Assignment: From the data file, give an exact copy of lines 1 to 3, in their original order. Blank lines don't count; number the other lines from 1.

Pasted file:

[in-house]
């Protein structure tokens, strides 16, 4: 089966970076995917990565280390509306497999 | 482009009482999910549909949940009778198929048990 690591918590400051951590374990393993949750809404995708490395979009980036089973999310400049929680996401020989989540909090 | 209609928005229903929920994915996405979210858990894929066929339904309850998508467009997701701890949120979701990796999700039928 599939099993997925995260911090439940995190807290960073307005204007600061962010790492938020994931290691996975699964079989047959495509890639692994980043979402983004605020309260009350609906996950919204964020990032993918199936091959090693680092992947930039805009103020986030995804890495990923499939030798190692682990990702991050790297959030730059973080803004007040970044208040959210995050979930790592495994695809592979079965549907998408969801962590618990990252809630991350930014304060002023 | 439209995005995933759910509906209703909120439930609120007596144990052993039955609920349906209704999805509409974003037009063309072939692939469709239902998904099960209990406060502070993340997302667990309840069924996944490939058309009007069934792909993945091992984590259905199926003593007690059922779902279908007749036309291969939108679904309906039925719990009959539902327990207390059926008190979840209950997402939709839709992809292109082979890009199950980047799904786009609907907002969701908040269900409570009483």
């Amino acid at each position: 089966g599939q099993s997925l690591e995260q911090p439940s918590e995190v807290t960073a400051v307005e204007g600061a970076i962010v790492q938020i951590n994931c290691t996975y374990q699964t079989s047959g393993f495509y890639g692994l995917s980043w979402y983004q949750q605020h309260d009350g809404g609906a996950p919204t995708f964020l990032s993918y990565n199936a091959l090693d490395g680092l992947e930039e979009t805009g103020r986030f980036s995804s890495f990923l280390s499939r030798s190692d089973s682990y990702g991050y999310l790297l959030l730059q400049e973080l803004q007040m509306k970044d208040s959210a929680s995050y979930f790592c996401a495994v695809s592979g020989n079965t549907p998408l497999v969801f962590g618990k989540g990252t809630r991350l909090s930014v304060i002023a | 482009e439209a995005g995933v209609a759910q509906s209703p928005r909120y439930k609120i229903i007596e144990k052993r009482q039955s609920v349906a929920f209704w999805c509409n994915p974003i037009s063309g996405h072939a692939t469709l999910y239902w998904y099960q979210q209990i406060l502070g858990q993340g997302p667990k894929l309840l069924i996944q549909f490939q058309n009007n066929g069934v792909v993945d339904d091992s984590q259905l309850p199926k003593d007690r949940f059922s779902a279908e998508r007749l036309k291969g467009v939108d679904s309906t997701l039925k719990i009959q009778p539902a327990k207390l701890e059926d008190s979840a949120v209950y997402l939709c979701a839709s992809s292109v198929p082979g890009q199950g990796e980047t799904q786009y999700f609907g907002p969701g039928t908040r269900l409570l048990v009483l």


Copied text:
[in-house]
């Protein structure tokens, strides 16, 4: 089966970076995917990565280390509306497999 | 482009009482999910549909949940009778198929048990 690591918590400051951590374990393993949750809404995708490395979009980036089973999310400049929680996401020989989540909090 | 209609928005229903929920994915996405979210858990894929066929339904309850998508467009997701701890949120979701990796999700039928 599939099993997925995260911090439940995190807290960073307005204007600061962010790492938020994931290691996975699964079989047959495509890639692994980043979402983004605020309260009350609906996950919204964020990032993918199936091959090693680092992947930039805009103020986030995804890495990923499939030798190692682990990702991050790297959030730059973080803004007040970044208040959210995050979930790592495994695809592979079965549907998408969801962590618990990252809630991350930014304060002023 | 439209995005995933759910509906209703909120439930609120007596144990052993039955609920349906209704999805509409974003037009063309072939692939469709239902998904099960209990406060502070993340997302667990309840069924996944490939058309009007069934792909993945091992984590259905199926003593007690059922779902279908007749036309291969939108679904309906039925719990009959539902327990207390059926008190979840209950997402939709839709992809292109082979890009199950980047799904786009609907907002969701908040269900409570009483």
């Amino acid at each position: 089966g599939q099993s997925l690591e995260q911090p439940s918590e995190v807290t960073a400051v307005e204007g600061a970076i962010v790492q938020i951590n994931c290691t996975y374990q699964t079989s047959g393993f495509y890639g692994l995917s980043w979402y983004q949750q605020h309260d009350g809404g609906a996950p919204t995708f964020l990032s993918y990565n199936a091959l090693d490395g680092l992947e930039e979009t805009g103020r986030f980036s995804s890495f990923l280390s499939r030798s190692d089973s682990y990702g991050y999310l790297l959030l730059q400049e973080l803004q007040m509306k970044d208040s959210a929680s995050y979930f790592c996401a495994v695809s592979g020989n079965t549907p998408l497999v969801f962590g618990k989540g990252t809630r991350l909090s930014v304060i002023a | 482009e439209a995005g995933v209609a759910q509906s209703p928005r909120y439930k609120i229903i007596e144990k052993r009482q039955s609920v349906a929920f209704w999805c509409n994915p974003i037009s063309g996405h072939a692939t469709l999910y239902w998904y099960q979210q209990i406060l502070g858990q993340g997302p667990k894929l309840l069924i996944q549909f490939q058309n009007n066929g069934v792909v993945d339904d091992s984590q259905l309850p199926k003593d007690r949940f059922s779902a279908e998508r007749l036309k291969g467009v939108d679904s309906t997701l039925k719990i009959q009778p539902a327990k207390l701890e059926d008190s979840a949120v209950y997402l939709c979701a839709s992809s292109v198929p082979g890009q199950g990796e980047t799904q786009y999700f609907g907002p969701g039928t908040r269900l409570l048990v009483l």